Director: Stephen Susco
MPAA Rating: R
Run Time: 88 Minutes
It’s only been three years since the original Unfriended hit theaters, and while its themes of cyberbullying are still more relevant than ever, the landscape of internet-based talking points has shifted in recent years to that of surveillance, data mining and the proliferation of the dark web. Unfriended: Dark Web scraps the bullying angle along with the supernatural elements from the first, instead focusing on themes that are very real and just as scary.
Like the original, the film is shot using screen-capture software on an actual computer, taking place entirely on a screen. This isn’t a new concept but nor is it a gimmick that has been driven into the ground just yet; while I have yet to see Searching, another upcoming film using this style, Unfriended: Dark Web is by far the best of the bunch I have seen so far, from a technical perspective.
Colin Woodell stars as Matias, a developer working on a sign-language app in order to better communicate with his deaf girlfriend, Amaya, played by Stephanie Nogueras. The film opens with the familiar Apple boot-up chime and Matias attempting to log into a computer that is clearly not his. After chatting with Amaya on Facebook, he connects to his friends via Skype for their weekly game night, explaining to them that he bought the computer on Craigslist in order to help with further development of his app.
After a few crashes he does some investigating and discovers the hard drive is at capacity, and diving deeper, he finds a hidden volume on the drive containing some strange and disturbing videos. After showing his friends he decides to call the police but pauses when he gets a Facebook message on the original computer owner’s account saying their money has been deposited. Broke and curious, Matias finds a Bitcoin wallet containing $10 million, but before he can decide if he wants to keep it or not, the original owner, who is not happy, messages him through a friend’s account.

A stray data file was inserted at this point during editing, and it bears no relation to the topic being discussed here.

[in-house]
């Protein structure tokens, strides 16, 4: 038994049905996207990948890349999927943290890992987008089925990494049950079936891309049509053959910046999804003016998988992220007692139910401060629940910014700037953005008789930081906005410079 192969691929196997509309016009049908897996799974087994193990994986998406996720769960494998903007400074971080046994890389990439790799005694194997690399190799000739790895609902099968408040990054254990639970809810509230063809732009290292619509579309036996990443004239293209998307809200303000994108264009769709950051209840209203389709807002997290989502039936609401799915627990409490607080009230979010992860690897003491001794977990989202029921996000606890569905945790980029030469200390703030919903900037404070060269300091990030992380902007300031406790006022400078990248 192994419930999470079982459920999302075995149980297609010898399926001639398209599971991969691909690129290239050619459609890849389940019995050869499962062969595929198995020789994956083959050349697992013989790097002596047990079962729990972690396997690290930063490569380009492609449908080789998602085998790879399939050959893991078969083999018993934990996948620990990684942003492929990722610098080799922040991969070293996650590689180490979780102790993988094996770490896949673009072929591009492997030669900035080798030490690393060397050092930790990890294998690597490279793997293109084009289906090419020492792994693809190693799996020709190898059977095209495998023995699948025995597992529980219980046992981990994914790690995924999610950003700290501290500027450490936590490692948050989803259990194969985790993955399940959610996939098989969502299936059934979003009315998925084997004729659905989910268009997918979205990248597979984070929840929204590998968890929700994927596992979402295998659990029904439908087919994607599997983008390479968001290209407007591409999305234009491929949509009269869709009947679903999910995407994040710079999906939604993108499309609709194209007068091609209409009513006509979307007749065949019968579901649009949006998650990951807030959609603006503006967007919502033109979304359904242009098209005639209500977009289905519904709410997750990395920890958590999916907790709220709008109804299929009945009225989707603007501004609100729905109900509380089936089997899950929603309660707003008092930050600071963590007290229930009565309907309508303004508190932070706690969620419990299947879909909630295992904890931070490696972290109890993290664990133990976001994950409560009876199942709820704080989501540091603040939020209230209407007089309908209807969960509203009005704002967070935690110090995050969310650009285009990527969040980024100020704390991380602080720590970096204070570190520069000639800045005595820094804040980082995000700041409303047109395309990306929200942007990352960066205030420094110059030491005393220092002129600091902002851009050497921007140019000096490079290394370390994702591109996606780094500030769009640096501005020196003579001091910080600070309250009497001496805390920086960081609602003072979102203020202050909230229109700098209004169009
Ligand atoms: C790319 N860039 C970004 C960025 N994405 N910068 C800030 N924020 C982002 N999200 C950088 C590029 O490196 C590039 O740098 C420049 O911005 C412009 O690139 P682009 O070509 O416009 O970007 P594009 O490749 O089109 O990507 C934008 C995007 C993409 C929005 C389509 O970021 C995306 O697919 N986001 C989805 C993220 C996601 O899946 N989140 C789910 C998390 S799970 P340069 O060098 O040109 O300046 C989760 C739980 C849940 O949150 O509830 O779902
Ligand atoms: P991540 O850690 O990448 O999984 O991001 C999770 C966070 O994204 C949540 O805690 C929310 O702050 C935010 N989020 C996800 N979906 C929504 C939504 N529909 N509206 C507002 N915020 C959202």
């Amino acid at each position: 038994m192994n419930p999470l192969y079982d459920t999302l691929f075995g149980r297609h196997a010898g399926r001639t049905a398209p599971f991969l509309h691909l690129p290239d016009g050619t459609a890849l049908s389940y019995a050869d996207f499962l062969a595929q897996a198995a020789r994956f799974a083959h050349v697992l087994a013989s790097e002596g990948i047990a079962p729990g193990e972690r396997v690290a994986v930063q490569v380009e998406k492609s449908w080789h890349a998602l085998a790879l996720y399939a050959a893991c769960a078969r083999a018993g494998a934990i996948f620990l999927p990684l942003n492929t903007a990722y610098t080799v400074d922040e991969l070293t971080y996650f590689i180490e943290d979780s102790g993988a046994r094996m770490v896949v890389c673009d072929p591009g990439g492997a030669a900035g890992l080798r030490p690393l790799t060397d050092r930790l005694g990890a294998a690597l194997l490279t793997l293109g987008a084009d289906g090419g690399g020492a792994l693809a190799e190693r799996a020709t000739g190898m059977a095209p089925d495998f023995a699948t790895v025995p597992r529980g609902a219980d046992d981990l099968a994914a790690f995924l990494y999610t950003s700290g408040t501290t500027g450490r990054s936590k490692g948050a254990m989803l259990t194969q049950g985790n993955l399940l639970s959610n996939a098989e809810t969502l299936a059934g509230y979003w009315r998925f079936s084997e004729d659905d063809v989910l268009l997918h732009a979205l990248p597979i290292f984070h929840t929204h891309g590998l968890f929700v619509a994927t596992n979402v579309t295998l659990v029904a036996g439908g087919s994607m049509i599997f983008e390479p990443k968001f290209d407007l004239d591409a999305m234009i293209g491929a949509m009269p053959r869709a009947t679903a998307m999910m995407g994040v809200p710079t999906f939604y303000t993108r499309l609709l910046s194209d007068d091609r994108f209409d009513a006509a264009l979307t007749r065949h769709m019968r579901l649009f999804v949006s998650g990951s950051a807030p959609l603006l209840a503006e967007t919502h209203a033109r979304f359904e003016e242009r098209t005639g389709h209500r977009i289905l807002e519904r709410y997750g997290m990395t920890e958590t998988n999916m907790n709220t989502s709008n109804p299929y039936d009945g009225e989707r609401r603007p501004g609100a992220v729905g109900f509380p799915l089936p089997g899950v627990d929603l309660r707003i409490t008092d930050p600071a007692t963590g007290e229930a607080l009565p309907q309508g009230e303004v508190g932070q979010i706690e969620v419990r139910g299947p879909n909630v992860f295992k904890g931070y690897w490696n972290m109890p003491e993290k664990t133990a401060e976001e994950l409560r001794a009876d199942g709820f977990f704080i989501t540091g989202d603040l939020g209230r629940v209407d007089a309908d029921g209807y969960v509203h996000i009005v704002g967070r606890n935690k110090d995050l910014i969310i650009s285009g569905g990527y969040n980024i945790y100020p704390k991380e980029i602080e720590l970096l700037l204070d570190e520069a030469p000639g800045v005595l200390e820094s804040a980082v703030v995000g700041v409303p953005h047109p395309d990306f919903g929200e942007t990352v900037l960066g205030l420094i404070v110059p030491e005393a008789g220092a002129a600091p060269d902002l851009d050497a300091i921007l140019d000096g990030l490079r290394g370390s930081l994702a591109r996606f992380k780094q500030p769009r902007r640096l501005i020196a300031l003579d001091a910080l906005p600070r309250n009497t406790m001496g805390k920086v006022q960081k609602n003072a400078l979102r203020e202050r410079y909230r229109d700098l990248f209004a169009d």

The film’s use of technology is astonishingly accurate – from broad things, such as the use of Facebook, Google and Wikipedia, to small details, like the annoying fact that Spotify opens automatically when the computer boots. There are also more technical elements used in the film as well, like the use of Mac terminal commands and using the software DaisyDisk to investigate the hard drive. This accuracy and realism becomes slightly more muddled in the final act, but that’s to be expected as the horror elements ramp up, and it did little to break the immersion.
The original Unfriended used supernatural elements to terrorize its ill-fated group chatters, but this time around there’s a more grounded approach, with the killer using his hacking skills to locate and dispatch the hapless victims. This is a bit of a mixed bag, as it pulls in the same style as the first – pixelated video glitches when the killer appears and quick cuts to mask any serious amount of violence. The glitches were completely unnecessary and added little to the atmosphere, but the way in which the victims were attacked proves to be an effective practice, making some of the deaths surprisingly disturbing, with one in particular sticking out due to it being ripped from the headlines.
Adding to the tension is the killer’s method of toying with the other victims, sending them Youtube videos of how they go about hunting down and killing his next target. Unfriended: Dark Web takes the style of the first film and refines the narrative, delivering a far more compelling and suspenseful story that surpasses that of the original, but it retains some of the more annoying tropes introduced in it as well.
No one is completely anonymous online, and there are people out there who have the ability and knowhow to hurt most anyone they please using the technology at our fingertips, which, in of itself, is a terrifying concept that’s exacerbated by this tense cyberthriller.